Mediterranean-First? is a historically profound, culturally sound, and politically complex study of various dimensions of WWII in Europe. The book consists of three major parts, preceded by a thought-provoking introduction and followed by a tantalizing conclusion. The first part focuses on the British strategy for Italy in years 1939-1941, starting with the detailed explanation of Italian non-belligerency, continuing with the Italian (historically inevitable) intervention, and the consequent strategic deadlock of 1941. The scholar analyzes Italy’s predictable intervention alongside Nazi Germany, the expected rapid deterioration of Anglo-Italian relations (especially in face of triple threat, represented by Germany, Italy, and Japan), and refers to Churchill’s famous exclamation about the Mediterranean being England’s first battlefield in the War. Particularly interesting are Aterrano’s elaboration of the initial potentiality of Italian neutrality in the War, combined with the interpersonal factors of political world leadership of the time – i.e., Churchill’s long and sincere admiration for Mussolini (31), combined with Roosevelt’s urgent invitation of the Italian Dictator to participate in the peace conference, meant to discuss the future of Europe (38). The pages describing Mussolini’s enthusiasm about euphoric victories of the Wehrmacht throughout Europe, and the consequent communication between Mussolini and Hitler, invite the reader to recall Leni Riefenstahl’s epic documentaries dedicated to the Führer, and eventually understand – from the point of view of international relations and global conflict – the Italian point of no return. And, to draw the inevitable parallels between Mussolini’s appearance on the balcony of Palazzo Venezia versus Hitler’s appearance as the omnipotent Führer on the Nuremberg balcony in Triumph of the Will. The third chapter, under the self-explanatory title of the strategic deadlock elaborates on a long and exhausting series of defeats of the Italian forces in multiple Mediterranean locations – ranging from the Greek mountains, the Ionian waters, to deserts of North Africa, as salient for setting the stage for the British conceptualization of Italy as the weak link of the Axis and further development of the warfare in the Mediterranean. It also provides evidence for potentiality of a peaceful resolution between Rome and London, and explains why that potentiality was never realized: Referring to the indissoluble nature of complex relationship between Mussolini and Hitler, the book portrays Italy as Odysseus in the ocean of international politics, forced to navigate between Scylla and Charybdis, and eventually choosing its German ally as what looked like the lesser evil. The climax of the first part is reached through the introduction of the so-called “game-changer” – Hitler’s infamous Operation Barbarossa and the invasion of the Soviet Union regardless of the previously signed Nichtangriffspakt with Joseph Stalin. The German attack on the USSR – the latter defining the aggression as nothing less than the Great Patriotic War – was, in its turn, the German point of no return and clearly marked the beginning of the end.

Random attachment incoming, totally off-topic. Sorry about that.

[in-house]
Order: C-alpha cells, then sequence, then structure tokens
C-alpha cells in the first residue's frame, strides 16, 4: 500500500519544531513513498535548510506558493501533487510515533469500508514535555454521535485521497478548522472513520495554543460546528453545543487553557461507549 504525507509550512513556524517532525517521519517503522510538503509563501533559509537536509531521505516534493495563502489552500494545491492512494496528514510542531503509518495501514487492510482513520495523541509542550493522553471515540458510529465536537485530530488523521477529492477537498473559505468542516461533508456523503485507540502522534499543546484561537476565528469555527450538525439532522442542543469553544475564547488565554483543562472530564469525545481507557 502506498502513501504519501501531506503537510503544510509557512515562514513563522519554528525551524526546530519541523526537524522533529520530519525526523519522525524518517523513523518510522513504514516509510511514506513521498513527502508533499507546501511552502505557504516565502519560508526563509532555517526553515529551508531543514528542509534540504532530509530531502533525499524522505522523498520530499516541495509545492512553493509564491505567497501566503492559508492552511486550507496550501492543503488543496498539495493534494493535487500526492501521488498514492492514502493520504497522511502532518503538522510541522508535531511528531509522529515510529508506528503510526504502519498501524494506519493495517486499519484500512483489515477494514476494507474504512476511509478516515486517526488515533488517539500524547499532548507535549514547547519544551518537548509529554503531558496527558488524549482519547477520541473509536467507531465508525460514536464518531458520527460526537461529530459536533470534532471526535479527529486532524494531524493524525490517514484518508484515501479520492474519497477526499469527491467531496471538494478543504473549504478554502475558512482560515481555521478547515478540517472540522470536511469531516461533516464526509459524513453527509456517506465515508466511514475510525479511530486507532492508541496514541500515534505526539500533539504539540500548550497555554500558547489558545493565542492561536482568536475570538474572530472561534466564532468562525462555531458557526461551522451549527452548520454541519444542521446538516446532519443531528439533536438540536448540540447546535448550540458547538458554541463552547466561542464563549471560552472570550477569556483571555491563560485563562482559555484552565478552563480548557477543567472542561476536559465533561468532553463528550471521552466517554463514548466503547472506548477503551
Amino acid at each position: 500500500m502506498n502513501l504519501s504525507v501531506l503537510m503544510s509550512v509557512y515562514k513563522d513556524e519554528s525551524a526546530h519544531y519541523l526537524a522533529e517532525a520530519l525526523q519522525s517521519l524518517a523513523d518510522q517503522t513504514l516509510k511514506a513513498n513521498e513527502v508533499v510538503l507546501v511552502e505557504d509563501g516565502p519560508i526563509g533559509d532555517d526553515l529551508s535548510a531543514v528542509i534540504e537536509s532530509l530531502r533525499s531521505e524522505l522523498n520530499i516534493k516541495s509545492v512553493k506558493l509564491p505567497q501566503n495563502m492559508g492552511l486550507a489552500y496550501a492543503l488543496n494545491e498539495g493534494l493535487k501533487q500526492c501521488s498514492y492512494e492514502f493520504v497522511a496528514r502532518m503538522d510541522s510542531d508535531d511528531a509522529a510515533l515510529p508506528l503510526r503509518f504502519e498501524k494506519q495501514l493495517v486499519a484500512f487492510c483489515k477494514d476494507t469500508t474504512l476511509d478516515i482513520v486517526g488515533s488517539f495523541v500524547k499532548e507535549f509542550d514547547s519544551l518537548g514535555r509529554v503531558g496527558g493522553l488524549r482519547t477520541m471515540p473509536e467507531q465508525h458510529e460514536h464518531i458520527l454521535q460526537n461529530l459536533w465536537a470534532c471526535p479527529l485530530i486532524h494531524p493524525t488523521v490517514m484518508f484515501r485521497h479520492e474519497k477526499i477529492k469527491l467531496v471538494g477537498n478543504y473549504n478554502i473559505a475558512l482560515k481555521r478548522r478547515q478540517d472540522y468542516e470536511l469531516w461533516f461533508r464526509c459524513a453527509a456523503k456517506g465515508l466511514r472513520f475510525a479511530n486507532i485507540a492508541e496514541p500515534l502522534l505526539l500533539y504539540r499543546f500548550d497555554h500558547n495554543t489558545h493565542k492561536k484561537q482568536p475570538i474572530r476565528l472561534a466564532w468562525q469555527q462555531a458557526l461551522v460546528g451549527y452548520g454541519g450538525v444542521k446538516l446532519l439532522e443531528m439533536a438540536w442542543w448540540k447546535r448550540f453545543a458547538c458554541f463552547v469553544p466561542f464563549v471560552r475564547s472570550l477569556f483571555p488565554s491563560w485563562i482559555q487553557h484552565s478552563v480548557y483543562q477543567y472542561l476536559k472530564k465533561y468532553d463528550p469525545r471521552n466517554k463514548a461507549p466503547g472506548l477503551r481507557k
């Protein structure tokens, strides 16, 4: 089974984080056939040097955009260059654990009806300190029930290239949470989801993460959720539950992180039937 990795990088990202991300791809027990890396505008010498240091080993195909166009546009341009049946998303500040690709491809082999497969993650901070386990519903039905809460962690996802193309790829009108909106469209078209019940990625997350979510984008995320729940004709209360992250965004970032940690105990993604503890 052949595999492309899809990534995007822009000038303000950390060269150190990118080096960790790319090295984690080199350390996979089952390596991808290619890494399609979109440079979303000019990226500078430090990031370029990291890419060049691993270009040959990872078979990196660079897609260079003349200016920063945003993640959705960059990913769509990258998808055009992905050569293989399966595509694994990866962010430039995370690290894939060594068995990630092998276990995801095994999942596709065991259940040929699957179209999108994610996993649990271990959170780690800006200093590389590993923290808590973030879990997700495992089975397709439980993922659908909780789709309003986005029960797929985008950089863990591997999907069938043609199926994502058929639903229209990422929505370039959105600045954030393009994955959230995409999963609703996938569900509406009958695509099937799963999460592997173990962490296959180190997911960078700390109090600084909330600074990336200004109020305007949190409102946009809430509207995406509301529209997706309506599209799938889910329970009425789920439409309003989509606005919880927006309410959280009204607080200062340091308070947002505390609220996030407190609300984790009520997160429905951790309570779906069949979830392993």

The second part of Aterrano’s book focuses on the combined planning of the Allies in the Mediterranean, revisiting Arcadia and the beginning of the Atlantic collaboration, continuing with the comprehensive study of competitive cooperation and Allied arrival in the Mediterranean, and ending with “the birth” of the Mediterranean strategy and the reappearance of Italy. This part of the book guides the reader through the historic pages of the War with the special emphasis on the American development in the region, and the complexity of Anglo-American relationships, combined with a detailed analysis of Roosevelt’s view of the War, the consequential policies, decision making, and strategic military interventions. Since the War – with the exception of the Japanese attack on Pearl Harbor – was primarily fought on the European territory and was initially interpreted as the European conflict before it became the global one, Aterrano wisely analyzes the reasons of the American initial and later altered motivation to even participate in the conflict. In line with Frank Capra’s famous propaganda film Why We Fight that served as a strategic successful response to Riefenstahl’s Triumph of the Will and appealed to the ultra-American values of freedom from the slavery from the fascist world, the scholar explains the unique nature of American motivation of the WWII intervention and, more specifically, the US strategy for the Mediterranean region. Particularly captivating are the pages dedicated to the Atlantic Conference, and the main results, achieved by Anglo-American leaders. Notably, Aterrano clearly distinguishes between the strategic and ideological levels of the British versus US involvement, and demonstrates how the inflexible American Weltanschauung led to their emergent and growing dominance on the world arena. Possibility of the Pacific approach as a result of Pearl Harbor, the questionable salience of Germany-first, the potentiality of Europe-first, and the joint forces of the Allies against the European powers of the Axis, autumn 1942 as a turning point of the War, as well as the growing roles of Washington and Moscow (aka the military Superpowers) in the conflict constitute the captivating topicality of the second part of the book. Similar to Finkielkraut’s provocative reflection of the history of humanism and the relationship of this historical traditional to the rise of totalitarianism in In the Name of Humanity, Aterrano reminds the reader that the twentieth century has staged a war for the domination of the world in the name of ideological and philosophical principles. This part of the book also prepares the reader for the dramatic outcomes regarding Italy on the bloody arena of the world politics: at that point of history, the inevitable strategic attack against Italy meant desired withdrawal of fascist forces from the Balkans and from the Soviet front, forcing the Germans to replace those same forces with new divisions and thus weakening their grip (139). In other words, attacking Italy and the Mediterranean in general would be nothing less than a strategic military handicap for Germany.